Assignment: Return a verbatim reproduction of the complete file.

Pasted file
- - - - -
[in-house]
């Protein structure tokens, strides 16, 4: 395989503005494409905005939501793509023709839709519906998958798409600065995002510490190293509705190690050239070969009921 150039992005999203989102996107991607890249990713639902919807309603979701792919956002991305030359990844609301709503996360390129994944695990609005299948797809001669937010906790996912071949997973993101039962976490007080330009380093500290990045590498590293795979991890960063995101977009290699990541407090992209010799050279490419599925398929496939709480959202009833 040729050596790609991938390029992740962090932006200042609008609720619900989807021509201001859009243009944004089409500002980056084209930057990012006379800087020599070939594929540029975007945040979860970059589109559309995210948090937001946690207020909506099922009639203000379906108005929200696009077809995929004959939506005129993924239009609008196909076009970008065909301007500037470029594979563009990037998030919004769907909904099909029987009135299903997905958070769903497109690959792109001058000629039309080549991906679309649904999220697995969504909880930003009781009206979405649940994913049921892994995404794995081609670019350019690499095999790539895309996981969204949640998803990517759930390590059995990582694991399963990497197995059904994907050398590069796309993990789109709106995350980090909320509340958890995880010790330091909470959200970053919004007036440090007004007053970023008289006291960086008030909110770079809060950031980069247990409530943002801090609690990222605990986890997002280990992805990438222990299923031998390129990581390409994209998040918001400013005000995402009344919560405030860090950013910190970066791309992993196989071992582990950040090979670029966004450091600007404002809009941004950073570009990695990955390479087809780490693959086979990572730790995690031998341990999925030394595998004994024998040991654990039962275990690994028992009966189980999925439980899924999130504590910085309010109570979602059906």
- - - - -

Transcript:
[in-house]
């Protein structure tokens, strides 16, 4: 395989503005494409905005939501793509023709839709519906998958798409600065995002510490190293509705190690050239070969009921 150039992005999203989102996107991607890249990713639902919807309603979701792919956002991305030359990844609301709503996360390129994944695990609005299948797809001669937010906790996912071949997973993101039962976490007080330009380093500290990045590498590293795979991890960063995101977009290699990541407090992209010799050279490419599925398929496939709480959202009833 040729050596790609991938390029992740962090932006200042609008609720619900989807021509201001859009243009944004089409500002980056084209930057990012006379800087020599070939594929540029975007945040979860970059589109559309995210948090937001946690207020909506099922009639203000379906108005929200696009077809995929004959939506005129993924239009609008196909076009970008065909301007500037470029594979563009990037998030919004769907909904099909029987009135299903997905958070769903497109690959792109001058000629039309080549991906679309649904999220697995969504909880930003009781009206979405649940994913049921892994995404794995081609670019350019690499095999790539895309996981969204949640998803990517759930390590059995990582694991399963990497197995059904994907050398590069796309993990789109709106995350980090909320509340958890995880010790330091909470959200970053919004007036440090007004007053970023008289006291960086008030909110770079809060950031980069247990409530943002801090609690990222605990986890997002280990992805990438222990299923031998390129990581390409994209998040918001400013005000995402009344919560405030860090950013910190970066791309992993196989071992582990950040090979670029966004450091600007404002809009941004950073570009990695990955390479087809780490693959086979990572730790995690031998341990999925030394595998004994024998040991654990039962275990690994028992009966189980999925439980899924999130504590910085309010109570979602059906």